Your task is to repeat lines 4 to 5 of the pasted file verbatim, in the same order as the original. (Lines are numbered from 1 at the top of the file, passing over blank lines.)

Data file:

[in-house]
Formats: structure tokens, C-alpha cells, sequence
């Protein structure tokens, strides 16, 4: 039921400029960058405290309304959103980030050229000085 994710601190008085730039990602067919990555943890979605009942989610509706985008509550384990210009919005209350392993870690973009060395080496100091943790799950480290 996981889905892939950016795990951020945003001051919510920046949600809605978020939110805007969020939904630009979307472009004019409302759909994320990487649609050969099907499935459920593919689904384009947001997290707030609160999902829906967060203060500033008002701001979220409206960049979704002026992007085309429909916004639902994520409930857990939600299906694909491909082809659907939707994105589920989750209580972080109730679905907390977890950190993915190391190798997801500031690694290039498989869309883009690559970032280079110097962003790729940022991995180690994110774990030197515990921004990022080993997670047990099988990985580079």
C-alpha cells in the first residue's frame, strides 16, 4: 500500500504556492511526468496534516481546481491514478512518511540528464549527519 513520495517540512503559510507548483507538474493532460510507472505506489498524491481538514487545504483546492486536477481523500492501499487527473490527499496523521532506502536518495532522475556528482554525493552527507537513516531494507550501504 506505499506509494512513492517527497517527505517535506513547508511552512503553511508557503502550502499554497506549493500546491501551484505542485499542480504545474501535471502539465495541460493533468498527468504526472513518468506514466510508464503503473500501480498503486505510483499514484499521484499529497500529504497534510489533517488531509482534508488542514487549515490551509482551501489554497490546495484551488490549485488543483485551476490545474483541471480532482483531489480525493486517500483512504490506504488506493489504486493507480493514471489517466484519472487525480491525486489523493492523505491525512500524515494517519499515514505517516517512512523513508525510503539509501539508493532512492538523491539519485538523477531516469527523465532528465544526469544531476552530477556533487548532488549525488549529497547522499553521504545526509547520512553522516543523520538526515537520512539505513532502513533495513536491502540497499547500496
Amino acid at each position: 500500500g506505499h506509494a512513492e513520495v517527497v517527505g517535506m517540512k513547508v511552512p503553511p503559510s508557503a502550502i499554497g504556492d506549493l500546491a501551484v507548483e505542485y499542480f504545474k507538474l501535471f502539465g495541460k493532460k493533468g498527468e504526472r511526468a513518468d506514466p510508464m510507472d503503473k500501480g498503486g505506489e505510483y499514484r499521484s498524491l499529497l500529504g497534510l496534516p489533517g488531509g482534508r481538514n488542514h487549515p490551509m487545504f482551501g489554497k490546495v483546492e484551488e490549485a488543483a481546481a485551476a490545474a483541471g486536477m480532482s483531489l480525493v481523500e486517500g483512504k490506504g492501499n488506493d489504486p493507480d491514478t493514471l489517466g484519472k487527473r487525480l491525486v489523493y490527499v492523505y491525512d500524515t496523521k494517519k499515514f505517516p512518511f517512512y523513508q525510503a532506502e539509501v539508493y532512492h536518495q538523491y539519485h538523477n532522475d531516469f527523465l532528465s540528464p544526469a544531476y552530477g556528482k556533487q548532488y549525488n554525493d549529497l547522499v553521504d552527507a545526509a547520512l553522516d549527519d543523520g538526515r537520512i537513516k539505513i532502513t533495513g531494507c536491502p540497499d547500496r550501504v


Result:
C-alpha cells in the first residue's frame, strides 16, 4: 500500500504556492511526468496534516481546481491514478512518511540528464549527519 513520495517540512503559510507548483507538474493532460510507472505506489498524491481538514487545504483546492486536477481523500492501499487527473490527499496523521532506502536518495532522475556528482554525493552527507537513516531494507550501504 506505499506509494512513492517527497517527505517535506513547508511552512503553511508557503502550502499554497506549493500546491501551484505542485499542480504545474501535471502539465495541460493533468498527468504526472513518468506514466510508464503503473500501480498503486505510483499514484499521484499529497500529504497534510489533517488531509482534508488542514487549515490551509482551501489554497490546495484551488490549485488543483485551476490545474483541471480532482483531489480525493486517500483512504490506504488506493489504486493507480493514471489517466484519472487525480491525486489523493492523505491525512500524515494517519499515514505517516517512512523513508525510503539509501539508493532512492538523491539519485538523477531516469527523465532528465544526469544531476552530477556533487548532488549525488549529497547522499553521504545526509547520512553522516543523520538526515537520512539505513532502513533495513536491502540497499547500496
Amino acid at each position: 500500500g506505499h506509494a512513492e513520495v517527497v517527505g517535506m517540512k513547508v511552512p503553511p503559510s508557503a502550502i499554497g504556492d506549493l500546491a501551484v507548483e505542485y499542480f504545474k507538474l501535471f502539465g495541460k493532460k493533468g498527468e504526472r511526468a513518468d506514466p510508464m510507472d503503473k500501480g498503486g505506489e505510483y499514484r499521484s498524491l499529497l500529504g497534510l496534516p489533517g488531509g482534508r481538514n488542514h487549515p490551509m487545504f482551501g489554497k490546495v483546492e484551488e490549485a488543483a481546481a485551476a490545474a483541471g486536477m480532482s483531489l480525493v481523500e486517500g483512504k490506504g492501499n488506493d489504486p493507480d491514478t493514471l489517466g484519472k487527473r487525480l491525486v489523493y490527499v492523505y491525512d500524515t496523521k494517519k499515514f505517516p512518511f517512512y523513508q525510503a532506502e539509501v539508493y532512492h536518495q538523491y539519485h538523477n532522475d531516469f527523465l532528465s540528464p544526469a544531476y552530477g556528482k556533487q548532488y549525488n554525493d549529497l547522499v553521504d552527507a545526509a547520512l553522516d549527519d543523520g538526515r537520512i537513516k539505513i532502513t533495513g531494507c536491502p540497499d547500496r550501504v